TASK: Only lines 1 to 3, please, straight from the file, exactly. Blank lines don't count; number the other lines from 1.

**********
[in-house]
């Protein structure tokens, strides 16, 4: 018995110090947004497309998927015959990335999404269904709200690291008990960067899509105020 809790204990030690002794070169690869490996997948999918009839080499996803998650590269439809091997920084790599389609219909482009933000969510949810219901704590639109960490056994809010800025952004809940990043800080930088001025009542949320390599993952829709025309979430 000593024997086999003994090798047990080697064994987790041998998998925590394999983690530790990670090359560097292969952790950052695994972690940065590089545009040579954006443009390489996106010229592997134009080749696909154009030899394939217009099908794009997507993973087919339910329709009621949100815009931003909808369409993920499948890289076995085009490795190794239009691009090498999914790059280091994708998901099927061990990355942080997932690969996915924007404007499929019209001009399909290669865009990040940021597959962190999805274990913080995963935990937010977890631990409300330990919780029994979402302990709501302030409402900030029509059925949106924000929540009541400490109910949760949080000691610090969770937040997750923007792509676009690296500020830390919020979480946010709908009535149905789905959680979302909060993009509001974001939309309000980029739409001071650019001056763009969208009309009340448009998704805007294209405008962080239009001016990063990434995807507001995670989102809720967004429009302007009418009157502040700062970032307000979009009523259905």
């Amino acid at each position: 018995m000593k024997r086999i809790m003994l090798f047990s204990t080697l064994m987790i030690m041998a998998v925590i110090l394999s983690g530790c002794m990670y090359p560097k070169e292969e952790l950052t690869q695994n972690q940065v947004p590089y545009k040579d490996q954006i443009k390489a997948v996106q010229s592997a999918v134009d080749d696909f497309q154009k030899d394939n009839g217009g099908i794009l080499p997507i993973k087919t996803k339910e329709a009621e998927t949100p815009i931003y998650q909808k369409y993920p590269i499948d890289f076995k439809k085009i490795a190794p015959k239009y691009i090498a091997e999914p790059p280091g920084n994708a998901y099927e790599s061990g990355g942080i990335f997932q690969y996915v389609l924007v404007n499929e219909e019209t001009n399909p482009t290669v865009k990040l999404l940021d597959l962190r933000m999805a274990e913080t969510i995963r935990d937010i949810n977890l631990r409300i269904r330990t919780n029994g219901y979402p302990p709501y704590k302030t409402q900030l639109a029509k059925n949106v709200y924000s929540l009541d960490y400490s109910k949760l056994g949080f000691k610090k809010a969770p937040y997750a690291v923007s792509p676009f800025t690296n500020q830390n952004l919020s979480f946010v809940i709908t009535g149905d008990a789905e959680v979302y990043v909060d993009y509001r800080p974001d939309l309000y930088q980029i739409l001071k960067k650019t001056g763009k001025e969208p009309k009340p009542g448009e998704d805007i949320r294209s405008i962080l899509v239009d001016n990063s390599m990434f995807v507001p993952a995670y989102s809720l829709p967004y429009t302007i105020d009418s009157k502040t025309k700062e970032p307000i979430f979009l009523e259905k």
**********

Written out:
[in-house]
């Protein structure tokens, strides 16, 4: 018995110090947004497309998927015959990335999404269904709200690291008990960067899509105020 809790204990030690002794070169690869490996997948999918009839080499996803998650590269439809091997920084790599389609219909482009933000969510949810219901704590639109960490056994809010800025952004809940990043800080930088001025009542949320390599993952829709025309979430 000593024997086999003994090798047990080697064994987790041998998998925590394999983690530790990670090359560097292969952790950052695994972690940065590089545009040579954006443009390489996106010229592997134009080749696909154009030899394939217009099908794009997507993973087919339910329709009621949100815009931003909808369409993920499948890289076995085009490795190794239009691009090498999914790059280091994708998901099927061990990355942080997932690969996915924007404007499929019209001009399909290669865009990040940021597959962190999805274990913080995963935990937010977890631990409300330990919780029994979402302990709501302030409402900030029509059925949106924000929540009541400490109910949760949080000691610090969770937040997750923007792509676009690296500020830390919020979480946010709908009535149905789905959680979302909060993009509001974001939309309000980029739409001071650019001056763009969208009309009340448009998704805007294209405008962080239009001016990063990434995807507001995670989102809720967004429009302007009418009157502040700062970032307000979009009523259905």
């Amino acid at each position: 018995m000593k024997r086999i809790m003994l090798f047990s204990t080697l064994m987790i030690m041998a998998v925590i110090l394999s983690g530790c002794m990670y090359p560097k070169e292969e952790l950052t690869q695994n972690q940065v947004p590089y545009k040579d490996q954006i443009k390489a997948v996106q010229s592997a999918v134009d080749d696909f497309q154009k030899d394939n009839g217009g099908i794009l080499p997507i993973k087919t996803k339910e329709a009621e998927t949100p815009i931003y998650q909808k369409y993920p590269i499948d890289f076995k439809k085009i490795a190794p015959k239009y691009i090498a091997e999914p790059p280091g920084n994708a998901y099927e790599s061990g990355g942080i990335f997932q690969y996915v389609l924007v404007n499929e219909e019209t001009n399909p482009t290669v865009k990040l999404l940021d597959l962190r933000m999805a274990e913080t969510i995963r935990d937010i949810n977890l631990r409300i269904r330990t919780n029994g219901y979402p302990p709501y704590k302030t409402q900030l639109a029509k059925n949106v709200y924000s929540l009541d960490y400490s109910k949760l056994g949080f000691k610090k809010a969770p937040y997750a690291v923007s792509p676009f800025t690296n500020q830390n952004l919020s979480f946010v809940i709908t009535g149905d008990a789905e959680v979302y990043v909060d993009y509001r800080p974001d939309l309000y930088q980029i739409l001071k960067k650019t001056g763009k001025e969208p009309k009340p009542g448009e998704d805007i949320r294209s405008i962080l899509v239009d001016n990063s390599m990434f995807v507001p993952a995670y989102s809720l829709p967004y429009t302007i105020d009418s009157k502040t025309k700062e970032p307000i979430f979009l009523e259905k």